Renal disease: a growing problem with serious consequences
Renal disease is a growing problem in Malaysia. The most severe stage of kidney disease will require dialysis treatment in order to sustain life. This terrible consequence represents the total failure of the kidney function: we call it end-stage kidney failure. According to figures taken from the Malaysian National Renal Registry report 2011, in Malaysia, the number of new end-stage kidney failure patients started on dialysis is on the rise: 5201 in 2011 compared to 3137 in 2005. Diabetes Mellitus has been the major culprit responsible for more than 56% of new dialysis patients in 2011. To prevent the progression of kidney disease requires at the very least, early diagnosis using simple blood and urine test with your family doctors.
Why can the renal disease be difficult to tackle?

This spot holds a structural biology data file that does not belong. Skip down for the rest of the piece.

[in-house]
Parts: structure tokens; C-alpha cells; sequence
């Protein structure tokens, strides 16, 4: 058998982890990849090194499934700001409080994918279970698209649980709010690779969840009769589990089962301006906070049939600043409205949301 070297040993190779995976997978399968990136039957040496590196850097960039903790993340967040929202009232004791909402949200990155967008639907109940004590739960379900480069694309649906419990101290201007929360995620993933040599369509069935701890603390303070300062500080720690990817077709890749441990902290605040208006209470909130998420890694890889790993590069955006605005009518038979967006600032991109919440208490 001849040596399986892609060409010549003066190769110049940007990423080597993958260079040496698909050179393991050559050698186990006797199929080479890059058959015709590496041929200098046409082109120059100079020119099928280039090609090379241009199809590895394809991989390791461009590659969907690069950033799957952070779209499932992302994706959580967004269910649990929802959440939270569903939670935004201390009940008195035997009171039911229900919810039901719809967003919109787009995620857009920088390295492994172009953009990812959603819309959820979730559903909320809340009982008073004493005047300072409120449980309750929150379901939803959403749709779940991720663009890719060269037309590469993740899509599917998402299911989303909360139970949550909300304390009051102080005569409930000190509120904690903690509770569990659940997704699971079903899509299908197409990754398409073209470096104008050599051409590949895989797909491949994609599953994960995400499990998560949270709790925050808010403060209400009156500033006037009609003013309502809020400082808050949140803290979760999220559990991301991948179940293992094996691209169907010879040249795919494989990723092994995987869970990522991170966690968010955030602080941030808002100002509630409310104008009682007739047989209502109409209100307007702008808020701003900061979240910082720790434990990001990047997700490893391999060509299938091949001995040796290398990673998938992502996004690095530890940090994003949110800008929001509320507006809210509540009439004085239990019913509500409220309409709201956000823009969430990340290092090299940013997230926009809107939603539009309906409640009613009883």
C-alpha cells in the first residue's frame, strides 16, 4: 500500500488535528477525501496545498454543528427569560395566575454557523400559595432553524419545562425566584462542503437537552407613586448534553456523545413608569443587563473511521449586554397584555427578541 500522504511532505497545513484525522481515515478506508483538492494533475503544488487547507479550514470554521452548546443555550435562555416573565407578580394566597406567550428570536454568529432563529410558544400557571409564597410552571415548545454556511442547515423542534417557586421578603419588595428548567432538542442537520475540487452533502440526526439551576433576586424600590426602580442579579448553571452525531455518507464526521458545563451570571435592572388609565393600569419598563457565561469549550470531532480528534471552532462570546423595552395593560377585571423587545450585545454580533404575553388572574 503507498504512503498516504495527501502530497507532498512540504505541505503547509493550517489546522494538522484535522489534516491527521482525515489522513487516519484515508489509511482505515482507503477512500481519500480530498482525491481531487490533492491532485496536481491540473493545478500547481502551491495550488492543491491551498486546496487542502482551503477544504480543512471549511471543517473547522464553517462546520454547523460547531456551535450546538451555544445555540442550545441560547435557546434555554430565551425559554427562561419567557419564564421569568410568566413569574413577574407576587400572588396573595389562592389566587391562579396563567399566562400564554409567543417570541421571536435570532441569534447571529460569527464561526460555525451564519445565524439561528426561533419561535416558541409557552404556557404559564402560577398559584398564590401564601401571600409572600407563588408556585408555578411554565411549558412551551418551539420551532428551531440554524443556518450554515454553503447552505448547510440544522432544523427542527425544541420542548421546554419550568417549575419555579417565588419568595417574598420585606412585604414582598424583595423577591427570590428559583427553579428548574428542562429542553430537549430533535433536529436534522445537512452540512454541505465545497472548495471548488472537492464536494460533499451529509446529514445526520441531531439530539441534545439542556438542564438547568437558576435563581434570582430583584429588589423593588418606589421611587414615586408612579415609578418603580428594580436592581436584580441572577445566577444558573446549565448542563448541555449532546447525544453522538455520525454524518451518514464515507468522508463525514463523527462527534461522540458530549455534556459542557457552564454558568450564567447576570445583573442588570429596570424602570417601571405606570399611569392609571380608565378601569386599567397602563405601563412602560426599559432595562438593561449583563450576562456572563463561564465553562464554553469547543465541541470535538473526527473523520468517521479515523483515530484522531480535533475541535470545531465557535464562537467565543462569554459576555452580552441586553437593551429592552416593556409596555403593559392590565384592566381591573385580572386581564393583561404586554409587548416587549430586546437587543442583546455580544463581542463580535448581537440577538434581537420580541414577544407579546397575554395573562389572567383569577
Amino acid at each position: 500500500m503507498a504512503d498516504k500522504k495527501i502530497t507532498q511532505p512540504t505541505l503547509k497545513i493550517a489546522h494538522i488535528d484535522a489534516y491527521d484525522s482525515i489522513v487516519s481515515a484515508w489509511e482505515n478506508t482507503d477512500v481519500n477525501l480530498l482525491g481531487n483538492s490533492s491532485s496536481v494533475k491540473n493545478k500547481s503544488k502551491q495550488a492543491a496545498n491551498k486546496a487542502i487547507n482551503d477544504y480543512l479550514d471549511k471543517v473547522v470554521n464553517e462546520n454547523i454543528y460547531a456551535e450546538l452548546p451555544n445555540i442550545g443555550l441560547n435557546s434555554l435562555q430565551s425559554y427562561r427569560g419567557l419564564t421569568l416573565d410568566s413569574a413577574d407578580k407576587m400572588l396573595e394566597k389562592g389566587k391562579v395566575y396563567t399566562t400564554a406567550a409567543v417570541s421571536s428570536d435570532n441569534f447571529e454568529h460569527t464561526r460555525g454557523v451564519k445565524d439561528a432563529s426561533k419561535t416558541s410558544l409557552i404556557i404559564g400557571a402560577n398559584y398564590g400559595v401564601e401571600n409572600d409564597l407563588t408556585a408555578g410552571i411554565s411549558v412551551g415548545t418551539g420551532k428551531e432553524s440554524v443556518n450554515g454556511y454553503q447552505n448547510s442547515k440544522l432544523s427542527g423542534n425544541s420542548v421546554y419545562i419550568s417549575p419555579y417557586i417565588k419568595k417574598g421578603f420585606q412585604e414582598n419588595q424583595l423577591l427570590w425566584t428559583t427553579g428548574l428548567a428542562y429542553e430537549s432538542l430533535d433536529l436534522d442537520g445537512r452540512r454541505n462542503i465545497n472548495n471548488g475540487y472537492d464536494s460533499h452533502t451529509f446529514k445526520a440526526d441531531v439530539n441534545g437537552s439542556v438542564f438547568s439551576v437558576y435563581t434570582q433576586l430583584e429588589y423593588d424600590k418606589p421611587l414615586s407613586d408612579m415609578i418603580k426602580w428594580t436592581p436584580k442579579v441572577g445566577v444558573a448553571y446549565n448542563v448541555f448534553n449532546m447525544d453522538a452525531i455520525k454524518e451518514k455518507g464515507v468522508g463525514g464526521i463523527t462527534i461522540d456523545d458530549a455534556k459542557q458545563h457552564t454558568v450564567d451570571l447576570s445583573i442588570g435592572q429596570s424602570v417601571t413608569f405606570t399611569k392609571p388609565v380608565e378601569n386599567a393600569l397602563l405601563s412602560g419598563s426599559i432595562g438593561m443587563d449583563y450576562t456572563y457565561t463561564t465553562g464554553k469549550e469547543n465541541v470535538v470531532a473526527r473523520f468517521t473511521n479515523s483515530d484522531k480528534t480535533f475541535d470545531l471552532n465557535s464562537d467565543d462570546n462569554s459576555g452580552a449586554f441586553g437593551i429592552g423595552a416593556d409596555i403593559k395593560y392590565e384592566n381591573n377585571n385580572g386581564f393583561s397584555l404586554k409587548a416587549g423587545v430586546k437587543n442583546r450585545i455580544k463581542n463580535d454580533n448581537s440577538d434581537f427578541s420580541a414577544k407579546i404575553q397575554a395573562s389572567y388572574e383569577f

An early renal disease may not present with signs or symptoms. You may not know you have it if you do not look for it. Once a renal disease is diagnosed, it usually does not go away. However, renal disease can be treated. The earlier you know you have it, the better. Simple blood and urine tests can pick up undiagnosed kidney disease.
How serious can renal disease become?
By and large, renal disease can cause a gradual worsening of kidney function. It may take months or years to develop into kidney failure. How fast the progression will depend on the type and severity of the underlying renal disease, how soon treatments were started and the regular use of drugs or traditional preparations that may threaten kidney function.